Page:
Like Federico Fellini, Terry Tarantino is a dreamer. Both the Italian director and the Italian restaurateur share a gift for the grandiose, favoring ambitious personal projects with theatrical flair. After all, what prudent restaurant owner dishes up live opera alongside pasta dishes named after himself, as Tarantino is wont to do at his Little Italy bistro La Dolce Vita?
La Strada, named after yet another Fellini masterwork, is Tarantino's most daring scheme yet. Set in a transformed East Fourth Street space, the restaurant is as intricately staged as a shoebox diorama. A slender corridor, wrought-iron balcony and shrewdly painted ceiling trick the eye into thinking it's dusk in Istanbul. And like the namesake Fellini flick, this "road" is littered with fantastic scenery. Stained-glass windows hang high in the room, niches are crammed with all matter of gothic ephemera and filigreed lights cast wistful shadows.
If the scenery provides the journey, then the food must be the destination. Not content to limit himself to just one cuisine, Tarantino draws inspiration from a number of his favorite Mediterranean countries. "Spanish, Moroccan, Turkish, Italian and Greek - the food will be a combination of the five cuisines I love," Tarantino declared. On the menu, that multifariousness shows up as Italian wedding soup, Turkish kabobs and Moroccan chicken.
Some criticized Fellini for lacking cinematic focus, and the same could be said about Strada's scattershot menu. But pulling from the same grocery bag, as these cuisines often do, creates a certain harmony out of the chaos. United by grains, greens and, in many cases, flames, the dishes complement one another like a great supporting cast.
Strada boasts a custom-built wood-burning grill, and the distinctive campfire aroma it gives off perfumes the entire room. Many of the kitchen's best dishes are assembled from items plucked from that grill. The aggressively seasoned ground lamb kabobs ($18), for example, are every bit as good as those from an authentic Turkish restaurant. Here, the skewered meat is served atop fluffy couscous and garnished with scallions. Similar kabobs are made with chicken or beef tenderloin.
That barbecue does wonders for a trio of marinated chicken thighs, the stars of a dish called Marrakech Dajaj ($18). Grilled bone-in and skin-on, the meat is as juicy and flavorful as a thigh could be. This hearty platter also includes couscous, this time augmented with tender chunks of sweet potato. Perfumed by both wood smoke and saffron, the scampi risotto ($22) features two large grilled prawns on a bed of lush, creamy risotto. Not sure how tomatoes and summer squash qualify as "seasonal vegetables," as described on the menu, but there's little point in quibbling.
Calamari is prepared at every single restaurant on the planet it seems, and La Strada is no exception. But if you're gonna do it, do it right - and Strada does. Baby squid ($10) is sliced thin and coated with rice flour before frying, giving it a remarkably crisp, delicate crust. Pizza is every bit as omnipresent as calamari, and there is little about Strada's that distinguishes it from the masses. Neither the crust nor the toppings on the Vagabondo ($11) are particularly memorable.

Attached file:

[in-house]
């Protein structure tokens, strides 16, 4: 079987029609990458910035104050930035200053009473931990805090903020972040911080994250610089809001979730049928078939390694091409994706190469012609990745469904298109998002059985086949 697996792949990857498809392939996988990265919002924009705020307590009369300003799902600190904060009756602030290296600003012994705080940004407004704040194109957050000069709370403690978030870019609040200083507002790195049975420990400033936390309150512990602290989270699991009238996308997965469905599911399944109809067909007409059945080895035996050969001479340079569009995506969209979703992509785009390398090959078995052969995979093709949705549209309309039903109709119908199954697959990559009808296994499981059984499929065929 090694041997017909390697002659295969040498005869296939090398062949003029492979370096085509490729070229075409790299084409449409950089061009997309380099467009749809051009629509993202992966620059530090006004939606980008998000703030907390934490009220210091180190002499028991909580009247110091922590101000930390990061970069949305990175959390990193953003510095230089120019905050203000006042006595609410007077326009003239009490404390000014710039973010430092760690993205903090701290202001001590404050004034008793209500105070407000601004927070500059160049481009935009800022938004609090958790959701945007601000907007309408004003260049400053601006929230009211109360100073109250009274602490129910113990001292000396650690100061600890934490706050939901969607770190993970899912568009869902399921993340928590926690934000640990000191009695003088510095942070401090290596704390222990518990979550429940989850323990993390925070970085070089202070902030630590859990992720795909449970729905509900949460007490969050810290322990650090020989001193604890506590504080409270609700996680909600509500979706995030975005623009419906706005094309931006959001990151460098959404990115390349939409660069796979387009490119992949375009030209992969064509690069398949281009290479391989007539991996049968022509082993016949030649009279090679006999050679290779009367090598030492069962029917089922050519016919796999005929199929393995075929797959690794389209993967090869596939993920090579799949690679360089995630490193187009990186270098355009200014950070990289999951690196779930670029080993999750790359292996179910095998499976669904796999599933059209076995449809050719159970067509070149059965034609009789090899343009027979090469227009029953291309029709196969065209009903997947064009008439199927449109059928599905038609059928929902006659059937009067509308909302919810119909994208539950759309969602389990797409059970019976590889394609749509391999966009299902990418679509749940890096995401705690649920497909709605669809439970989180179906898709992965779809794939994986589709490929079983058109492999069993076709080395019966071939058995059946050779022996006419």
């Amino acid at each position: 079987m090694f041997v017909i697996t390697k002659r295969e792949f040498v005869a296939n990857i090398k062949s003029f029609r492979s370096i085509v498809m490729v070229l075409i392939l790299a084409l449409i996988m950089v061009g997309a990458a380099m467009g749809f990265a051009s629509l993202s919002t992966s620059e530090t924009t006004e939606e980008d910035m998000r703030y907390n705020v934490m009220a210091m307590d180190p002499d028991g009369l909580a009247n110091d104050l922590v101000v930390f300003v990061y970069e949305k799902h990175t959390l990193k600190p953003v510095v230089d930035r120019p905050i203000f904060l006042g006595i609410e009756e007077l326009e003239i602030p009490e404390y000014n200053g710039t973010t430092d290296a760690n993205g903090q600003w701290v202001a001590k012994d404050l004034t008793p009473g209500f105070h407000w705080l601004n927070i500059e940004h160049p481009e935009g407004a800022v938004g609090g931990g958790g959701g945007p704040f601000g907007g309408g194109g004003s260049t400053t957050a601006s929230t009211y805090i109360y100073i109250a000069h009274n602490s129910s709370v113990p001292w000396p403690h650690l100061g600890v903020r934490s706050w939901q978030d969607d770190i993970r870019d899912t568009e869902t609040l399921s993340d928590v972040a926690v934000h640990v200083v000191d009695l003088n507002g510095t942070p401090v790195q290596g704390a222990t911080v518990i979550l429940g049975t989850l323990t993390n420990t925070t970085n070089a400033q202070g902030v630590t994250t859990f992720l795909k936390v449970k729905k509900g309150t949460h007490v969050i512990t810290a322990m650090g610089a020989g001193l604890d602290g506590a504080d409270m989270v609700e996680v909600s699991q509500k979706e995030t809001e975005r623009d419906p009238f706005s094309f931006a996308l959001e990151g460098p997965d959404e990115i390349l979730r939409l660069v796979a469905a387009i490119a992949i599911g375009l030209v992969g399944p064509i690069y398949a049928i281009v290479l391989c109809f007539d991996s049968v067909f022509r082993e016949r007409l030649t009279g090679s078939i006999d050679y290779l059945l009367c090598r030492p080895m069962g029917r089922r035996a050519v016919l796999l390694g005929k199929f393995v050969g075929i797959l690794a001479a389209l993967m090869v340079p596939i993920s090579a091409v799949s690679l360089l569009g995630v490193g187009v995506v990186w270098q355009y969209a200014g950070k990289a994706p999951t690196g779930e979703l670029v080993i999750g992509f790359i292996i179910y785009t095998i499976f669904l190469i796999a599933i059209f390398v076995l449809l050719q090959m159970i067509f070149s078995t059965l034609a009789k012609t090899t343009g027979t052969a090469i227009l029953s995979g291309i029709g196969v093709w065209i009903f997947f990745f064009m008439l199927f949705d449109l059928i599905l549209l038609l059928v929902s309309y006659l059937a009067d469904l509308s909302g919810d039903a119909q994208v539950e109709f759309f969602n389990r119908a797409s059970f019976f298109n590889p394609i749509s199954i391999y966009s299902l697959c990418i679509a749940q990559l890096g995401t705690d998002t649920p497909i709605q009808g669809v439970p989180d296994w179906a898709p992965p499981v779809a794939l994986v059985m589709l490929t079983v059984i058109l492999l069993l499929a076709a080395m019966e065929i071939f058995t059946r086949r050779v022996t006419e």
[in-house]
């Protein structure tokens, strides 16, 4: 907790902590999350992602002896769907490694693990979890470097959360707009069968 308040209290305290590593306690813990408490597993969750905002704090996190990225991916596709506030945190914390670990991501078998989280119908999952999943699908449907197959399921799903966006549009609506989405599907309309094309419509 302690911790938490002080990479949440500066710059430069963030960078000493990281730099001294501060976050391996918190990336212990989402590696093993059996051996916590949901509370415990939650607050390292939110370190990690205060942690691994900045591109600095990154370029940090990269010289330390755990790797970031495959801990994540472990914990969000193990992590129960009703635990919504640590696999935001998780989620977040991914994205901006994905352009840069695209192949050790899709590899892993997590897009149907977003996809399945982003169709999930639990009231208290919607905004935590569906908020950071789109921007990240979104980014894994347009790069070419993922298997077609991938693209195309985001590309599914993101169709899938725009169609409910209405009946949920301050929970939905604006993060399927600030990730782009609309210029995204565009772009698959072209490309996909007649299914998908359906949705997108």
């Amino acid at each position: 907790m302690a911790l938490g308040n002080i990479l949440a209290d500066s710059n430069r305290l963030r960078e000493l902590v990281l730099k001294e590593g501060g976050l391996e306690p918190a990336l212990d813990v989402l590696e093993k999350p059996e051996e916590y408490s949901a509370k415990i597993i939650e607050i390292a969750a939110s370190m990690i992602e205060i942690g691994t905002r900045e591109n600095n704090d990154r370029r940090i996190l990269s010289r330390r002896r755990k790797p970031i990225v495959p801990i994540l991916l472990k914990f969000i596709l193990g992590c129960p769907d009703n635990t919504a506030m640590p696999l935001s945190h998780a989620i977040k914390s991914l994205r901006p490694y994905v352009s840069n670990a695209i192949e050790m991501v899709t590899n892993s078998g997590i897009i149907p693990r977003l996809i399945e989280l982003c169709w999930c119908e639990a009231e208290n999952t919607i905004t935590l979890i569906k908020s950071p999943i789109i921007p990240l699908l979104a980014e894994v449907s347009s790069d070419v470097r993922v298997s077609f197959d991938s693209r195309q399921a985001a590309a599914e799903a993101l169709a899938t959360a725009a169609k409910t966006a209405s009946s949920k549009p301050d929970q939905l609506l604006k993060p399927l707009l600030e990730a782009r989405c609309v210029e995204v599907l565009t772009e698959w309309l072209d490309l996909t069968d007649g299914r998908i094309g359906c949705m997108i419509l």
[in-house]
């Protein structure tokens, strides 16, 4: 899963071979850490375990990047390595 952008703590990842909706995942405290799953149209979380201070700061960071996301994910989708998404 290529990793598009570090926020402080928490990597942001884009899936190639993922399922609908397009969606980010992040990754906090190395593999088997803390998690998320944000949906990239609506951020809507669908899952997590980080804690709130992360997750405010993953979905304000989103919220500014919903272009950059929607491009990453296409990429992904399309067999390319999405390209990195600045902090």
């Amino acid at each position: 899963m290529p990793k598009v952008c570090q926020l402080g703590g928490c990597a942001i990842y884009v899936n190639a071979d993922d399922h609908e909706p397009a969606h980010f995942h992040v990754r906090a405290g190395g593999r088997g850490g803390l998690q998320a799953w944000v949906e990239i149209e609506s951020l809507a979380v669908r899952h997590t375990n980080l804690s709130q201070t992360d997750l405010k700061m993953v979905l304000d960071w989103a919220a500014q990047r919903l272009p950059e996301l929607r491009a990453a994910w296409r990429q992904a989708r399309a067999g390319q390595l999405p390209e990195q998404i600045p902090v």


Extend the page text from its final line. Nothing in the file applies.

As one might expect from a Mediterranean restaurant, there is a variety of fresh, interesting salads. A classic Greek ($9) contains all the usual suspects, including romaine, cukes, olives and French feta. The Vlora ($8) is a bold arrangement of arugula, blood orange, red onion and grilled radicchio. Because the radicchio was scarcely grilled as billed, however, the salad is all tart and no sweet, making it a bit cloying after a few nibbles. A thick red lentil soup ($6) contains pleasant hints of cumin and spice.
Pasta fans - and La Dolce Vita fans - will likely welcome the inclusion of popular carry-overs from that bistro, including pesto Omar, veal Pavarotti and fettuccini Fellini. Lunch guests can expect the same menu as dinner guests, though with reduced prices.
Fellini's Oscar-winning La Strada is often projected onto a massive stucco wall in flickering black and white, further cultivating the illusion of a European courtyard. The best vantage point for watching the film is from the elevated balcony above the bar. Glimpsing Zampan˜, the brutish carnival strongman played by Anthony Quinn, it's impossible to not make comparisons with Tarantino. The owner's strong-willed style certainly isn't for everybody, and his vanity can sometimes mask his good intentions. But at least he has a style, and nobody can accuse his uniquely personal restaurants.
La Strada 2050 E. Fourth St. 216.861.3663 lastradacleveland.com Hours: Lunch: Mon.-Fri., 11:30 a.m.-2 p.m. Dinner: Mon.-Thurs., 4-10 p.m.; Fri.-Sat., 4-11 p.m.